If large enough, may demonstrate a reverse impression on the duodenum: Frostburg inverted 3 sign or a wide duodenal sweep.
Findings are non-specific and include:
- hypoechoic mass
- double duct sign may be seen
CT is the workhorse of pancreatic imaging. Typically ductal adenocarcinomas appear as poorly defined masses with extensive surrounding desmoplastic reaction. They enhance poorly compared to adjacent normal pancreatic tissue and thus appear hypodense on arterial phase scans in 75-90% of cases, but may become isodense on delayed scans 1 (thus the need for multiple phase scanning when pancreatic cancer is the clinical question). The double duct sign may be seen. Calcifications are very rare in adenocarcinoma and when present are more likely due to a pre-existing condition such as chronic pancreatitis 11.
CT correlates well with surgical findings in predicting unresectability (positive predictive value of 89-100% 3). The most important feature to assess locally is the relationship of the tumor to surrounding vessels (SMA and celiac axis). If the tumor surrounds a vessel by more than 180 degrees, then it is deemed T4 disease and is unresectable 3.
Signal characteristics include:
- T1: hypointense cf. normal pancreas 5
- T1 FS: hypointense cf. normal pancreas 5
- T1 + C (Gd): slower enhancement than the normal pancreas, therefore dynamic injection with fat saturation with arterial phase imaging is ideal
- T2/FLAIR: variable (therefore not very useful), depending on the amount of reactive desmoplastic reaction 1,5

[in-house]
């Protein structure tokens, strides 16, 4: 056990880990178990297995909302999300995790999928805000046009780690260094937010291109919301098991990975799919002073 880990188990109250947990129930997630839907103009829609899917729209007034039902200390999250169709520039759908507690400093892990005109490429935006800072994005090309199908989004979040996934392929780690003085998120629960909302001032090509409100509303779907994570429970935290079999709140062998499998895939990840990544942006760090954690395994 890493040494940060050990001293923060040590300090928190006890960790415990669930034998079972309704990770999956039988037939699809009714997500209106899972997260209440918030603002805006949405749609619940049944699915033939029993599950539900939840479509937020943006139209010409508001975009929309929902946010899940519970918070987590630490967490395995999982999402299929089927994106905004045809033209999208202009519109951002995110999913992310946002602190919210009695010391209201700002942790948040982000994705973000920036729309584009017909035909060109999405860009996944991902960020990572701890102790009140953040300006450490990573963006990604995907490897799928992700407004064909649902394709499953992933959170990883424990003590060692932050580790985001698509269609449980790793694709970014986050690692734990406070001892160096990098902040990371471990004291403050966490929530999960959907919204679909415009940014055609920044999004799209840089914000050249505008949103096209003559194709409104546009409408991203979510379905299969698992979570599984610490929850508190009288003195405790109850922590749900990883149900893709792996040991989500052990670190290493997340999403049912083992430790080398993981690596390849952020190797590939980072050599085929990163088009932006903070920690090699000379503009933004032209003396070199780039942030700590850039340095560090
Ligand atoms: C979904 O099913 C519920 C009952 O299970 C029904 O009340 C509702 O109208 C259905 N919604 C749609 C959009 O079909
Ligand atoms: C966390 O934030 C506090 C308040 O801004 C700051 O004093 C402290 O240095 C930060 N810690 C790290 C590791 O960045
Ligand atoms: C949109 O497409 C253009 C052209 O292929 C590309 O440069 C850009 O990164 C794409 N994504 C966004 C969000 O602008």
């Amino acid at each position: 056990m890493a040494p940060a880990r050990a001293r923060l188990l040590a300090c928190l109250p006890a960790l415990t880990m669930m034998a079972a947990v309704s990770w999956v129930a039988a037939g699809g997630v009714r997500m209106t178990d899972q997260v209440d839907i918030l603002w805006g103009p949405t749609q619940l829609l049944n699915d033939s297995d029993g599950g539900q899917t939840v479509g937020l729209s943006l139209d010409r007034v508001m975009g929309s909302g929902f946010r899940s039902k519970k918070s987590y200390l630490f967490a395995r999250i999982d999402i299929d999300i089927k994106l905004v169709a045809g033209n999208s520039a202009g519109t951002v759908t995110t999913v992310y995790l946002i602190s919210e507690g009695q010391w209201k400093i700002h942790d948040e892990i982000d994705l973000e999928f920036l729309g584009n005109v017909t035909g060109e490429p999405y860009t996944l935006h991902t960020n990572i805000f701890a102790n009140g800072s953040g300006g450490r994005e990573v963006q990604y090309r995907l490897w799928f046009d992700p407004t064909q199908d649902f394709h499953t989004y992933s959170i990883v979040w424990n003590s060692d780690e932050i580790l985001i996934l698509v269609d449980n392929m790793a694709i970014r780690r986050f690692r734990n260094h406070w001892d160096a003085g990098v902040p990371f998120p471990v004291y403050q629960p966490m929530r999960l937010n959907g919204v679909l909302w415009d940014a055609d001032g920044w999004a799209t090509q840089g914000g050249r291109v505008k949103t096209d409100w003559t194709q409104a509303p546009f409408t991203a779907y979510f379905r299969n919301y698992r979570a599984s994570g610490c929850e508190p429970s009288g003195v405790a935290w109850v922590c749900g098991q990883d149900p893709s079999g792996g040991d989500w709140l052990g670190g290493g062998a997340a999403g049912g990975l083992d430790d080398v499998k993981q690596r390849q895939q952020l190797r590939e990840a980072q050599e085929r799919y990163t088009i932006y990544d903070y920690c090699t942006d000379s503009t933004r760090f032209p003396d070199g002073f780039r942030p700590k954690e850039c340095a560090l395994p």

- MRCP: double duct sign may be seen
Treatment and prognosis
Most tumors are not resectable at diagnosis.
Even when resection is possible, the majority of patients succumb to recurrence, with only a doubling of survival in operated patients 1, from 5% to 10% at 5 years 4. At 12 months following the diagnosis, almost a quarter of the patients will have died 4.
General imaging differential considerations include:
- acute pancreatitis
- 'duct penetrating sign' is an important sign to differentiate between chronic focal pancreatitis and pancreatic malignancy.
- other pancreatic neoplasms
fatty infiltration of the pancreatic head
- usually involving the anterior portion
- no secondary signs (e.g. pancreatic duct or common bile duct dilatation)
- high signal on T1 and signal drop on chemical shift sequences
- periampullary tumors
- pancreatic metastases
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- 9. Riediger C, Mayr M, Berger H et-al. Transarterial chemoembolization of liver metastases as symptomatic therapy of lipase hypersecretion syndrome. J. Clin. Oncol. 2012;30 (23): e209-12. doi:10.1200/JCO.2011.40.7627 - Pubmed citation
- 10. Dong Wook Kim, Seung Soo Lee, Seon-Ok Kim, Jin Hee Kim, Hyoung Jung Kim, Jae Ho Byun, Changhoon Yoo, Kyu-pyo Kim, Ki-Byung Song, Song Cheol Kim. Estimating Recurrence after Upfront Surgery in Patients with Resectable Pancreatic Ductal Adenocarcinoma by Using Pancreatic CT: Development and Validation of a Risk Score. (2020) Radiology. doi:10.1148/radiol.2020200281 - Pubmed